Texas GOP Convention Going Forward?

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If a betting market exists for whether the GOP convention will take place in Houston or virtually, smart money at this point is on virtual.

This is bad news for the GOP.

On a town hall call, Chairman James Dickey stated that a virtual convention is not ideal for the majority of delegates. He’s right.

As a quick refresher.

The Texas GOP has planned for months to host an in-person convention in Houston. Now that hyped Marxist rioting has subsided and COVID19 case counts are on the rise, rancor for a second shutdown is ratcheting up.

This energy is being funneled by both Democrats and Republicans toward canceling the in-person convention in Houston.

Last week, GOP party leadership, months after it began furtively devising a virtual-only convention contingency plan, moved to adopt rules needed to implement the secretive solution.

An online-hostage-at-home convention is not popular with the party faithful, with love for the technological failsafe largely confined to eggheads overly concerned by derision from the cackling hordes on the left.

In addition to being overly responsive to whining, the party is poised to break with its party platform and use an electronic voting system similar to those it rightly condemns as insufficiently transparent and vulnerable to hacking.

To date, there has been no transparency when it comes to the system being used to participate and cast votes in the virtual convention crafted by the Chairman and his cabal, causing even more consternation among his constituents.

On Monday and Tuesday of this week, Sylvester Turner, the Democrat Mayor of Houston has alternatively called on Texas Republicans to cancel their scheduled convention in Houston and instructed city attorney’s to explore canceling the event.

Turner before spinning up the attorneys said he would be deploying special forces to strictly monitor participants attending the convention. The tactics described were aggressive and he stated the slightest infraction would lead to immediate cancelation.

He was bluffing on Monday but the cancelation appears to be happening.

So, while the party has maintained the facade that a convention in Houston is viable, increasingly signs point to cancellation and a forced nomadic convention.

The triggered contingency, if it’s anything like the two virtual special meetings held in the past week, will be a complete dumpster fire.

Ahead of last week’s first special meeting, Direct Action Texas suggested a remote (formerly called a hybrid) convention be considered before an all virtual option.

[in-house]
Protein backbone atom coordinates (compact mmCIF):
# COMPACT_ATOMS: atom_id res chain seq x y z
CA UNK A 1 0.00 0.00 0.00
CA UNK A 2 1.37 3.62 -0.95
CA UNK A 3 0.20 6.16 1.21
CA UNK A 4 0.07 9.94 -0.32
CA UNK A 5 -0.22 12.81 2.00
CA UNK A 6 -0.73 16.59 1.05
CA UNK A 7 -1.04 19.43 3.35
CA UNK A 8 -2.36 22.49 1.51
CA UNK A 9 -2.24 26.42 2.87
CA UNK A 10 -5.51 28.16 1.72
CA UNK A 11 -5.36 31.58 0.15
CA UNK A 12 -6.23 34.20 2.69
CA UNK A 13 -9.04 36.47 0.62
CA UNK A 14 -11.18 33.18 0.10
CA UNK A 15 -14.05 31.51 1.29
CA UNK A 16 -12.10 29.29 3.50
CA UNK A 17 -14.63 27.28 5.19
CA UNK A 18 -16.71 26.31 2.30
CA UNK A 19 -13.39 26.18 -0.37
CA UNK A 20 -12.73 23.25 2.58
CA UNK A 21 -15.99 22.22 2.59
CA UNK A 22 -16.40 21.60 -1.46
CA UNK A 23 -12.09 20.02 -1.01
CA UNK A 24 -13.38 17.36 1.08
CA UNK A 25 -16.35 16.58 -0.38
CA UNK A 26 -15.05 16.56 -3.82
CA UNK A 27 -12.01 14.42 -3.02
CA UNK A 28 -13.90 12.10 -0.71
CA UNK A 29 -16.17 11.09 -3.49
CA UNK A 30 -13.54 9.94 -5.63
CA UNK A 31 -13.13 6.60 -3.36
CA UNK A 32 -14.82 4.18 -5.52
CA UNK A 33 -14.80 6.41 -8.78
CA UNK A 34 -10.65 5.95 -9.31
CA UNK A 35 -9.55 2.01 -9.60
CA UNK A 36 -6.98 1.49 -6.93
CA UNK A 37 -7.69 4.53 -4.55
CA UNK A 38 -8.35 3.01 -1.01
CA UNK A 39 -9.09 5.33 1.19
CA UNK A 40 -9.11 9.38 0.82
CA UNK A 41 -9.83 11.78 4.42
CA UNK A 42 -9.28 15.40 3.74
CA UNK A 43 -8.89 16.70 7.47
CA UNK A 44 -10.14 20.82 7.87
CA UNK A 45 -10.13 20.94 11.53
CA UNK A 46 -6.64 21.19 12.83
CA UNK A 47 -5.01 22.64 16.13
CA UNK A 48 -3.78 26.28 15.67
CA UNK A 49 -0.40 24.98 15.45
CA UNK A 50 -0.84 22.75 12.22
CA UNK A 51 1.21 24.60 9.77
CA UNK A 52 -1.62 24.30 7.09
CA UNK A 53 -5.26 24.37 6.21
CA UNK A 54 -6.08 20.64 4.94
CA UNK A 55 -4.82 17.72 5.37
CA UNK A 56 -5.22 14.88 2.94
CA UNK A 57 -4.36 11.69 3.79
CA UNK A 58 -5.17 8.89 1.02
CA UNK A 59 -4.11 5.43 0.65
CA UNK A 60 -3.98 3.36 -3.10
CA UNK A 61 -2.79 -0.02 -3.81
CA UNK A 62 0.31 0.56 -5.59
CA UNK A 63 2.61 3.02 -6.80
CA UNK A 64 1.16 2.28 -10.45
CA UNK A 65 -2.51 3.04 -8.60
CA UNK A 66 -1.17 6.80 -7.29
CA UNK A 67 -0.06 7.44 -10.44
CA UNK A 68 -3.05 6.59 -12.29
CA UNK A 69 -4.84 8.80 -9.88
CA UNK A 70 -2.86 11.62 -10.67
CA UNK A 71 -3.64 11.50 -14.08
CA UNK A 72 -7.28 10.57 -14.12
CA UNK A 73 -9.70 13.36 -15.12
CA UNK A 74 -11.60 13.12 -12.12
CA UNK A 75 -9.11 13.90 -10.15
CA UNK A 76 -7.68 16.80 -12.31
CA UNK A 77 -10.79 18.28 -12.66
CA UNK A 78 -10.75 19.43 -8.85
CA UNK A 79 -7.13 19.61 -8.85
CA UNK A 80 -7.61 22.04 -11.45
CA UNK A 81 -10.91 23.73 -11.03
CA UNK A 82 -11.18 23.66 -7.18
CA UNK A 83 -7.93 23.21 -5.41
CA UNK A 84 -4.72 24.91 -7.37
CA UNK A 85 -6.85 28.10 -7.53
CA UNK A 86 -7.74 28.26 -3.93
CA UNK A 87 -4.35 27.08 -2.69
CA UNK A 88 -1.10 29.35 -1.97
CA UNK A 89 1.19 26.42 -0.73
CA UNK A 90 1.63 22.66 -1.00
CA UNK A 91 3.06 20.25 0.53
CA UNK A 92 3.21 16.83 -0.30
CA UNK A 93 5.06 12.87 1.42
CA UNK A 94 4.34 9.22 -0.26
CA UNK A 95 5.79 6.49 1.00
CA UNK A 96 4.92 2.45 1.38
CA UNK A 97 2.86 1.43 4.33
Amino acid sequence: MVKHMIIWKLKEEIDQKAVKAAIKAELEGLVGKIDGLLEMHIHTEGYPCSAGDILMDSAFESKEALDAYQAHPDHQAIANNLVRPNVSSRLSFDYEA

It was a good-faith compromise.

Remote gatherings would allow the party to limit exposure to Houston and the hazards of 500+ member gatherings while maintaining a modicum of normalcy, especially when it comes to casting votes.

There’s no reason to suspect this idea wouldn’t have come from a member of the State Republican Executive Committee member. Indeed, with the prospect of an all-virtual convention (now provided for in the rules) looking likely, the idea is making the rounds on social media.

Anticipated from the start of this odyssey was the blocking tactic party leadership deployed, the corporate-speak “logistical issues” to which every delegate and alternate ought to reply, where there’s a will, there’s a way.

In truth, all options pose logistical problems but, “only one has a monopoly on transparency and trust issues, and it happens to be the choice the party is careening toward.”

An SD or CD based option is now called a remote convention because the term hybrid convention has been tainted by Dickey.

During last week’s first special meeting of the SREC, the Chairman set up the hybrid option as a bifurcated event with a hub in Houston and satellite events in Senate Districts. This type of virtual and in-person convention, which was not the suggested hybrid, would present unequal outcomes in participation.

The proposed remote contingency option of holding a dispersed convention (standard SD and CD meetings) and a virtual meeting for the entire body, would provide equal access and be more secure.

Plus, a remote networked in-person solution would lower disparities in internet service access and user capabilities to ensure equal participation in the convention.

One last item.

During a town hall this week, Dickey mentioned multiple times this year’s gathering in Houston would “lack pageantry.” This may have been a euphemistic reference to speeches and public appearances by statewide elected officials.

After the call, it was confirmed by multiple media outlets that all speakers at the convention would be giving video speeches, rather than in-person.

Conservative Republicans have used convention speeches in years past to direct displeasure at statewide officials like former Speaker Joe Straus, by booing. The same fate had been predicted ahead of this year’s gathering.

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